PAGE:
|C. Coimbra photo|
From the Tree People:
Trees combat climate change
Excess carbon dioxide (CO2) caused by many factors is a building up in our atmosphere and contributing to climate change. Trees absorb CO2, removing and storing the carbon while releasing the oxygen back into the air. In one year, an acre of mature trees absorbs the amount of CO2 produced when you drive your car 26,000 miles.
Trees clean the air
Trees absorb odors and pollutant gases (nitrogen oxides, ammonia, sulfur dioxide and ozone) and filter particulates out of the air by trapping them on their leaves and bark.
Trees provide oxygen
In one year an acre of mature trees can provide enough oxygen for 18 people.
Trees cool the streets and the city
Average temperatures in Los Angeles have risen 6°F in the last 50 years as tree coverage has declined and the number of heat-absorbing roads and buildings has increased.
Trees cool the city by up to 10°F, by shading our homes and streets, breaking up urban “heat islands” and releasing water vapor into the air through their leaves.
Trees conserve energy
Three trees placed strategically around a single-family home can cut summer air conditioning needs by up to 50 percent. By reducing the energy demand for cooling our houses, we reduce carbon dioxide and other pollution emissions from power plants.
Trees save water
Shade from trees slows water evaporation from thirsty lawns. Most newly planted trees need only fifteen gallons of water a week. As trees transpire, they increase atmospheric moisture.
Trees help prevent water pollution
Trees reduce runoff by breaking rainfall thus allowing the water to flow down the trunk and into the earth below the tree. This prevents stormwater from carrying pollutants to the ocean. When mulched, trees act like a sponge that filters this water naturally and uses it to recharge groundwater supplies.
Trees help prevent soil erosion
On hillsides or stream slopes, trees slow runoff and hold soil in place.
Trees shield children from ultra-violet rays
Skin cancer is the most common form of cancer in the United States. Trees reduce UV-B exposure by about 50 percent, thus providing protection to children on school campuses and playgrounds - where children spend hours outdoors.
Trees provide food
An apple tree can yield up to 15-20 bushels of fruit per year and can be planted on the tiniest urban lot. Aside from fruit for humans, trees provide food for birds and wildlife.
Studies have shown that patients with views of trees out their windows heal faster and with less complications. Children with ADHD show fewer symptoms when they have access to nature. Exposure to trees and nature aids concentration by reducing mental fatigue.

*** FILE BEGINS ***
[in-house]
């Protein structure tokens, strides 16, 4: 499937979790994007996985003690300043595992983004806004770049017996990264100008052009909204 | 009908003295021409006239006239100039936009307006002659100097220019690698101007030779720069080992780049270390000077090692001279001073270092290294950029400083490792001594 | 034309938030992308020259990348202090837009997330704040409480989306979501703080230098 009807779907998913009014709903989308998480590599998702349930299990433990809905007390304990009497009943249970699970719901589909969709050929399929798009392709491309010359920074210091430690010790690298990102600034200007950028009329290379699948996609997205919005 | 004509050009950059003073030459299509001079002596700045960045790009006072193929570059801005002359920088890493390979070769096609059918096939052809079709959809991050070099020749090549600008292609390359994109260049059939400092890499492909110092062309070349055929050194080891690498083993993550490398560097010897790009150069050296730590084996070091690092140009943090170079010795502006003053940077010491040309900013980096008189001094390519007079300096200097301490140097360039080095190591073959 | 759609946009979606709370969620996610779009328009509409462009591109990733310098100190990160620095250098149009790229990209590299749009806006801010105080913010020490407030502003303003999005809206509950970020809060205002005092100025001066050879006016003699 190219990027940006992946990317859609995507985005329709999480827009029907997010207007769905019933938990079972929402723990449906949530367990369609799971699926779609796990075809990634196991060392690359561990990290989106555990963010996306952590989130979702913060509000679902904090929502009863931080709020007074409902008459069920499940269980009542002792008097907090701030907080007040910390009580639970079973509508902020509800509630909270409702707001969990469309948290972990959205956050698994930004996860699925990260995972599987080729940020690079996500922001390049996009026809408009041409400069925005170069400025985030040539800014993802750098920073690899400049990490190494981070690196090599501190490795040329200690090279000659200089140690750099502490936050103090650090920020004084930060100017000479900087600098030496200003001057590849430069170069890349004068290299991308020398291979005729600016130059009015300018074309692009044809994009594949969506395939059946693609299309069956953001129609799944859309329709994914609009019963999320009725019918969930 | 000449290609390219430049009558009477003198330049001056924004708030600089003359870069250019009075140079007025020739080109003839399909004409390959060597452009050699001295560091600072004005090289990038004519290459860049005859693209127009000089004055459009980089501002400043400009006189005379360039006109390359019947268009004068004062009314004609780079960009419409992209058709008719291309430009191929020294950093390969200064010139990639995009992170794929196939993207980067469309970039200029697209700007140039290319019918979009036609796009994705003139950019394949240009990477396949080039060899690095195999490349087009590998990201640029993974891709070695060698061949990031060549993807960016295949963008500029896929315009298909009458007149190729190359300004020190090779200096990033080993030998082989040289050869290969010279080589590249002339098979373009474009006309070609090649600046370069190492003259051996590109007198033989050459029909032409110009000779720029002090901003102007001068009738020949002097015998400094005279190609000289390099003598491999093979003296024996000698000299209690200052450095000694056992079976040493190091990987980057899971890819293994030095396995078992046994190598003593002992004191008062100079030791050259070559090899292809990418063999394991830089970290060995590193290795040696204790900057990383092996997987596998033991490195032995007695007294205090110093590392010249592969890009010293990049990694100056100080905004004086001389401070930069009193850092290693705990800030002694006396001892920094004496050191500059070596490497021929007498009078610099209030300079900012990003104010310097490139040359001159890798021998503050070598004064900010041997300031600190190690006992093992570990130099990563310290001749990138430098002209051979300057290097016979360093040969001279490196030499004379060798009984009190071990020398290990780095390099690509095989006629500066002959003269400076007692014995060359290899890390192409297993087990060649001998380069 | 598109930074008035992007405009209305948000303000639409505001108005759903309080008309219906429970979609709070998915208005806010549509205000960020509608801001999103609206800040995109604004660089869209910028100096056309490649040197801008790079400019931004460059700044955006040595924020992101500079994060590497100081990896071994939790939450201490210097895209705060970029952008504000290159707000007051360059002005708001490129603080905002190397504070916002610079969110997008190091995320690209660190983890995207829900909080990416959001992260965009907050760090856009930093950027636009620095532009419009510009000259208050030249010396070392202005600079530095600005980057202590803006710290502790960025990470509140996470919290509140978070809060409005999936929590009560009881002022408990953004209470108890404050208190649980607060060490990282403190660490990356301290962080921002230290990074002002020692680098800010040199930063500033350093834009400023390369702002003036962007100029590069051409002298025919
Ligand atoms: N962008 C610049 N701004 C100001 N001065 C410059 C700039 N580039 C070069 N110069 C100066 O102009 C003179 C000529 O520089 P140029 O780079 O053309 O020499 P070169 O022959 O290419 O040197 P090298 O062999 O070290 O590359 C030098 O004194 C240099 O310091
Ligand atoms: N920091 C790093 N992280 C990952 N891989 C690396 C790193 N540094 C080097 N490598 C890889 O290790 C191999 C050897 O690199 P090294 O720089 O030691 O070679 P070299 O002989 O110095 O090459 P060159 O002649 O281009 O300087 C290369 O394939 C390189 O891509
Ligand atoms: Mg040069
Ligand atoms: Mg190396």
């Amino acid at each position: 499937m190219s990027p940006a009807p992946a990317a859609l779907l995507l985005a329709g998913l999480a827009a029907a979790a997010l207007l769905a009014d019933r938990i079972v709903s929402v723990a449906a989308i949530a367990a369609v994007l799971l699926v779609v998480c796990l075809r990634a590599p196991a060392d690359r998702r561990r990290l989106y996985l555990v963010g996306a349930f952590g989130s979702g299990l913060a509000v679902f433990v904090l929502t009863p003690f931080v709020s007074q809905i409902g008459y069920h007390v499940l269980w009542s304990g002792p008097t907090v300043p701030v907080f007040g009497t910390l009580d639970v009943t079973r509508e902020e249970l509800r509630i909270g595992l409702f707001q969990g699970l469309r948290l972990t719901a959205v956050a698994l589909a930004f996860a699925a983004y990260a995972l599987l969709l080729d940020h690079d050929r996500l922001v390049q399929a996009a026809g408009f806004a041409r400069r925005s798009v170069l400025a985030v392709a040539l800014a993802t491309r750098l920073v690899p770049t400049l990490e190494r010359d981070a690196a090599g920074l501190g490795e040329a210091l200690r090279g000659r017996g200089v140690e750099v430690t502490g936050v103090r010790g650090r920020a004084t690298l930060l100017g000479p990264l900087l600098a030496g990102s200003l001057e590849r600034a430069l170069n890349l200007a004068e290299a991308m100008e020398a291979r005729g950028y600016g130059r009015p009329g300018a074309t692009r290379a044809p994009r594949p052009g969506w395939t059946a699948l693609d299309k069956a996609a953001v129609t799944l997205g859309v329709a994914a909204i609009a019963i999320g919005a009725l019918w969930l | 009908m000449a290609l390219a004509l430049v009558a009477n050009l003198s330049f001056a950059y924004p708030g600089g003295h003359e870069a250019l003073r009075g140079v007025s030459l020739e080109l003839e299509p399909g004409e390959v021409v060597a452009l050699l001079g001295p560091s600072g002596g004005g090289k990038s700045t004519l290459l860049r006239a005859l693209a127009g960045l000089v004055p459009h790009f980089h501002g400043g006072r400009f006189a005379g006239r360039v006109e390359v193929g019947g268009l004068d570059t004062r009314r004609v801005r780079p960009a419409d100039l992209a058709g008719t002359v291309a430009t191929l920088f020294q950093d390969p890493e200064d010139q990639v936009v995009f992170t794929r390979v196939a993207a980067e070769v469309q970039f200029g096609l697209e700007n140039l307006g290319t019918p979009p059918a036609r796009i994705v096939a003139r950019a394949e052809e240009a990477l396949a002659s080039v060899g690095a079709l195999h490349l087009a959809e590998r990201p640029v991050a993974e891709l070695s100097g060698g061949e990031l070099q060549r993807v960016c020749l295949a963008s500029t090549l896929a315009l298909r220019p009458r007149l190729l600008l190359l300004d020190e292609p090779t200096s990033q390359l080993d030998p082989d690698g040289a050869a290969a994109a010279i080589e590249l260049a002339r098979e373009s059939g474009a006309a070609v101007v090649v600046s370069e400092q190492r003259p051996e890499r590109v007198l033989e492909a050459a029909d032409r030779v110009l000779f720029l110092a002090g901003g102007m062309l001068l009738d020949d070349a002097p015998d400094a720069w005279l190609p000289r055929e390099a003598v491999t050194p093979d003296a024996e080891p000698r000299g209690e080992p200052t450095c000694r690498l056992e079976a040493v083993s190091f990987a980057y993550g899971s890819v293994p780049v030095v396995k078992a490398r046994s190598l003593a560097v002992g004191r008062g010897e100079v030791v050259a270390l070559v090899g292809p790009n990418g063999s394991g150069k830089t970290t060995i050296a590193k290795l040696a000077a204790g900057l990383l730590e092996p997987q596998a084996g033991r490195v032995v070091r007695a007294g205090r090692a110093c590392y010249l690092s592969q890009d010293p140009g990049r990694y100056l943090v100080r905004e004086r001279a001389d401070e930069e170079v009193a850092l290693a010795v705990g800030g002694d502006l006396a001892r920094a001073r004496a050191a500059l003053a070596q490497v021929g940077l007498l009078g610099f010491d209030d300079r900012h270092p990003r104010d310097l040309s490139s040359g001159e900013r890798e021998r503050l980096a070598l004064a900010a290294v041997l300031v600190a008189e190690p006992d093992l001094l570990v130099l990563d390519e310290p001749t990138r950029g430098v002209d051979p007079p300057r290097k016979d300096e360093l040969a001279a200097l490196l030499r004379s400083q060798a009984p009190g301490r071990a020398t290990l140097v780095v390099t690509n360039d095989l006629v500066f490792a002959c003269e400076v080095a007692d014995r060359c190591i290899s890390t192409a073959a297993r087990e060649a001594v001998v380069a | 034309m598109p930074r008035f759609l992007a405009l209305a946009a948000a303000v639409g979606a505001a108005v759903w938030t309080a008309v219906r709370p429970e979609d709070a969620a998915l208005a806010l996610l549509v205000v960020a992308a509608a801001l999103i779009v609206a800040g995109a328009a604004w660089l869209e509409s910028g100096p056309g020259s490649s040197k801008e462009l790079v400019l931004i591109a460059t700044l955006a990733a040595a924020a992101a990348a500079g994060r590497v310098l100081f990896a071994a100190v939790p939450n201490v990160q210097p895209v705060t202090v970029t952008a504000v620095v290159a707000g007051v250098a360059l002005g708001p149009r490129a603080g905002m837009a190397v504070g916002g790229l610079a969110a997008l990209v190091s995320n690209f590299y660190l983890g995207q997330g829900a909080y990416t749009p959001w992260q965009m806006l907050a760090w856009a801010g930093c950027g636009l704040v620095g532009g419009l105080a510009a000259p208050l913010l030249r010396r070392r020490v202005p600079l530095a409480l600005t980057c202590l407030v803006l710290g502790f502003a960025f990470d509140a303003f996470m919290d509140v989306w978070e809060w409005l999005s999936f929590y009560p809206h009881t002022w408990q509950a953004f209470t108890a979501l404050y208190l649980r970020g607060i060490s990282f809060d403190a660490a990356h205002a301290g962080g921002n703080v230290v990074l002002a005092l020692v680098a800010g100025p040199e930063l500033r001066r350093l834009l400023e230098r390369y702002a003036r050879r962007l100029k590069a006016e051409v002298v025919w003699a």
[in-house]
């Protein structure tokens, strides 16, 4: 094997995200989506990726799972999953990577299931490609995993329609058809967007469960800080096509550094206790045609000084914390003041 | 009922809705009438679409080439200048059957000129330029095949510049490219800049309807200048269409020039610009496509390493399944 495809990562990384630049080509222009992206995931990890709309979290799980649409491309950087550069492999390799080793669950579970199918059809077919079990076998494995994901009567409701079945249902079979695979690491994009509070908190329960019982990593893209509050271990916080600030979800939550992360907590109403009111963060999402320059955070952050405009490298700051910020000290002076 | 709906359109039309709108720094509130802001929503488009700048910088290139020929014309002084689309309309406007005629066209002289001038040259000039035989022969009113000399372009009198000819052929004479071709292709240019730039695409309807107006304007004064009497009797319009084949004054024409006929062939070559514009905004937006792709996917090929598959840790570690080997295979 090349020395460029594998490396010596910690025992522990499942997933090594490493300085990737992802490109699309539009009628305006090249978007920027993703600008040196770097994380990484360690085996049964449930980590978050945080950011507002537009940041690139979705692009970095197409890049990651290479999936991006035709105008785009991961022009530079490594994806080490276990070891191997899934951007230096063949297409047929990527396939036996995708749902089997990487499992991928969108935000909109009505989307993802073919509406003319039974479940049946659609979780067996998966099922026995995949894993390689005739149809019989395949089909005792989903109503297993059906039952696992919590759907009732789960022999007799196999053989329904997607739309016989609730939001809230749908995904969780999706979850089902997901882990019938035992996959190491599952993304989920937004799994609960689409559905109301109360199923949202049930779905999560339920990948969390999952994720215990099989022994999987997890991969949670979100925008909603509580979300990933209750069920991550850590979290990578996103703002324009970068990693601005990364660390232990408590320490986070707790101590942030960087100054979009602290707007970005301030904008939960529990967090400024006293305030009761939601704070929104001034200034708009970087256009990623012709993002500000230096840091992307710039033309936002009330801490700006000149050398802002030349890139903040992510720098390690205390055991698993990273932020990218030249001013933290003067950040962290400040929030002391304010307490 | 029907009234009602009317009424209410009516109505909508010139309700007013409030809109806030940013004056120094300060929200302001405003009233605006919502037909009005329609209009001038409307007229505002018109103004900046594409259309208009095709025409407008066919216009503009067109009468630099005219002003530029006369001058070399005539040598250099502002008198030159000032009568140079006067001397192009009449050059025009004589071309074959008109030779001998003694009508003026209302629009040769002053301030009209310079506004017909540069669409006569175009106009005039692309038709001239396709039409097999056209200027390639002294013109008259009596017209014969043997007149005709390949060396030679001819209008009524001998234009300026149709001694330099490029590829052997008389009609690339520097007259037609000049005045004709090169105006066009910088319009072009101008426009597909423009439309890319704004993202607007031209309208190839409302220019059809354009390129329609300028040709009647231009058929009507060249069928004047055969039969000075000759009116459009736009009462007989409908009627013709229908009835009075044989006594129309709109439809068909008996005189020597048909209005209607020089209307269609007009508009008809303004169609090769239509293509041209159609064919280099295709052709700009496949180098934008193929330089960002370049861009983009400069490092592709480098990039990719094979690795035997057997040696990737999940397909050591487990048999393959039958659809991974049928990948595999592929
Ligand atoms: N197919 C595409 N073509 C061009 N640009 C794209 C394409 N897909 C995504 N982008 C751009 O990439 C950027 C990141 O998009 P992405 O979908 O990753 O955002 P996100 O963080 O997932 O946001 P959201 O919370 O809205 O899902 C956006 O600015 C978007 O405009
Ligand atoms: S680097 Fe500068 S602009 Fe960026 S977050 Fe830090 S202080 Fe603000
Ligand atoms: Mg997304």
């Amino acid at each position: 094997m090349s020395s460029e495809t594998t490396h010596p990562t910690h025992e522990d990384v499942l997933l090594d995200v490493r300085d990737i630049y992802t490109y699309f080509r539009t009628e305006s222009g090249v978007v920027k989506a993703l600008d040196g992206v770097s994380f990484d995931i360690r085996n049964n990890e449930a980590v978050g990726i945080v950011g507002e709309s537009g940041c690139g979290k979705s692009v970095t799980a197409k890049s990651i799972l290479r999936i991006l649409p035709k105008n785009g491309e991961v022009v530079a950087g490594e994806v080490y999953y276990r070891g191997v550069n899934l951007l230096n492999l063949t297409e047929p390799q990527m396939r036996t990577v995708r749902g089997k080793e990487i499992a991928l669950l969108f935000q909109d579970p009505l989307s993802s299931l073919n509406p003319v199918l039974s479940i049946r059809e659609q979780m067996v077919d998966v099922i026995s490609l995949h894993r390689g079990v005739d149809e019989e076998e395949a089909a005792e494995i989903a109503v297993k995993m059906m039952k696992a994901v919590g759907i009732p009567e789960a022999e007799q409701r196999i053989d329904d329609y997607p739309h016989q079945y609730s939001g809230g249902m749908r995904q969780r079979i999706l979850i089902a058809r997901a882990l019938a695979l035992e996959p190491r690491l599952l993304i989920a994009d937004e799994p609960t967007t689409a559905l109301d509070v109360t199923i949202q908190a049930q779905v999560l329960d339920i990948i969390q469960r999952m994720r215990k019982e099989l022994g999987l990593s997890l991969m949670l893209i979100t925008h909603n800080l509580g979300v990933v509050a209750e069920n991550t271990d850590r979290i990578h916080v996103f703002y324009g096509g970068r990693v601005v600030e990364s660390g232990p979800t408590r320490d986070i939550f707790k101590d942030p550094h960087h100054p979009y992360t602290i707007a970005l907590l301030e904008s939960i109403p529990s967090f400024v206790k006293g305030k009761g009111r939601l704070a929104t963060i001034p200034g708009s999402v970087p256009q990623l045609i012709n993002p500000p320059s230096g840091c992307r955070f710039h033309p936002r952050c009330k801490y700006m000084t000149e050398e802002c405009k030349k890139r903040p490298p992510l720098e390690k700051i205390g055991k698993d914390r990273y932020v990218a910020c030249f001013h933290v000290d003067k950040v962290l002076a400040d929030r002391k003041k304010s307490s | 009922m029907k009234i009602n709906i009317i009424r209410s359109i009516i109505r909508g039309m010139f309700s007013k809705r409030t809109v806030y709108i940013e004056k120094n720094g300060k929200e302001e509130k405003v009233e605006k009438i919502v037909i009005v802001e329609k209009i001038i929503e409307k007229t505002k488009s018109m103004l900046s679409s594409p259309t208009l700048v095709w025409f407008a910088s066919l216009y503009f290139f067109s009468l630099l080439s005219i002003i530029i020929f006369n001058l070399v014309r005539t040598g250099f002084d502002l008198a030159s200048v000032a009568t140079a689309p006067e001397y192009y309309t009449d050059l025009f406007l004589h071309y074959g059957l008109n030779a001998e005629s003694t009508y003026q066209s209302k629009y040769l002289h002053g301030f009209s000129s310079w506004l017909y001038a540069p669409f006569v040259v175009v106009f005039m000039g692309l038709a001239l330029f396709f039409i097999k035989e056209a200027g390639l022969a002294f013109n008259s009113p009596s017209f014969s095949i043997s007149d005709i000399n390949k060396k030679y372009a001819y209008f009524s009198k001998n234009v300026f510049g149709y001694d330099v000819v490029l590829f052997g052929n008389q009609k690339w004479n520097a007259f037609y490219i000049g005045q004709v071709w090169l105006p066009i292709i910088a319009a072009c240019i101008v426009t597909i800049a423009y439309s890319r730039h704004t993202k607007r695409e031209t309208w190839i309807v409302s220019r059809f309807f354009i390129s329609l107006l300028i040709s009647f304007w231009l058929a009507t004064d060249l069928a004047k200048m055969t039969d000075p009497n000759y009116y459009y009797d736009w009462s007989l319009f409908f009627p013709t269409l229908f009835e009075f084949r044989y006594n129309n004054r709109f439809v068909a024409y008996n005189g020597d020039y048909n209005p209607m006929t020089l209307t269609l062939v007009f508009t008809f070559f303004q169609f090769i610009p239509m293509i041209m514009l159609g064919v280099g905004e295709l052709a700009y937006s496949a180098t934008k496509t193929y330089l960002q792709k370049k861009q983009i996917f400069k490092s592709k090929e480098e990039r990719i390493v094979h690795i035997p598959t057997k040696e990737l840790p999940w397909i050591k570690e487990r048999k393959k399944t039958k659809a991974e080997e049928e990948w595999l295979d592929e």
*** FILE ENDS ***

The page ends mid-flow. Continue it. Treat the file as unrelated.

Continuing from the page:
Trees reduce violence
Neighborhoods and homes that are barren have shown to have a greater incidence of violence in and out of the home than their greener counterparts. Trees and landscaping help to reduce the level of fear.
Trees mark the seasons
Is it winter, spring, summer or fall? Look at the trees.
Trees create economic opportunities
Fruit harvested from community orchards can be sold, thus providing income. Small business opportunities in green waste management and landscaping arise when cities value mulching and its water-saving qualities. Vocational training for youth interested in green jobs is also a great way to develop economic opportunities from trees.
Trees are teachers and playmates
Whether as houses for children or creative and spiritual inspiration for adults, trees have provided the space for human retreat throughout the ages.
Trees bring diverse groups of people together
Tree plantings provide an opportunity for community involvement and empowerment that improves the quality of life in our neighborhoods. All cultures, ages, and genders have an important role to play at a tree planting or tree care event.
Trees add unity
Trees as landmarks can give a neighborhood a new identity and encourage civic pride.
Trees provide a canopy and habitat for wildlife
Sycamore and oak are among the many urban species that provide excellent urban homes for birds, bees, possums and squirrels.
Trees block things
Trees can mask concrete walls or parking lots, and unsightly views. They muffle sound from nearby streets and freeways, and create an eye-soothing canopy of green. Trees absorb dust and wind and reduce glare.
Trees provide wood
In suburban and rural areas, trees can be selectively harvested for fuel and craft wood.
Trees increase property values
The beauty of a well-planted property and its surrounding street and neighborhood can raise property values by as much as 15 percent.
Trees increase business traffic
Studies show that the more trees and landscaping a business district has, the more business will flow in. A tree-lined street will also slow traffic – enough to allow the drivers to look at the store fronts instead of whizzing by.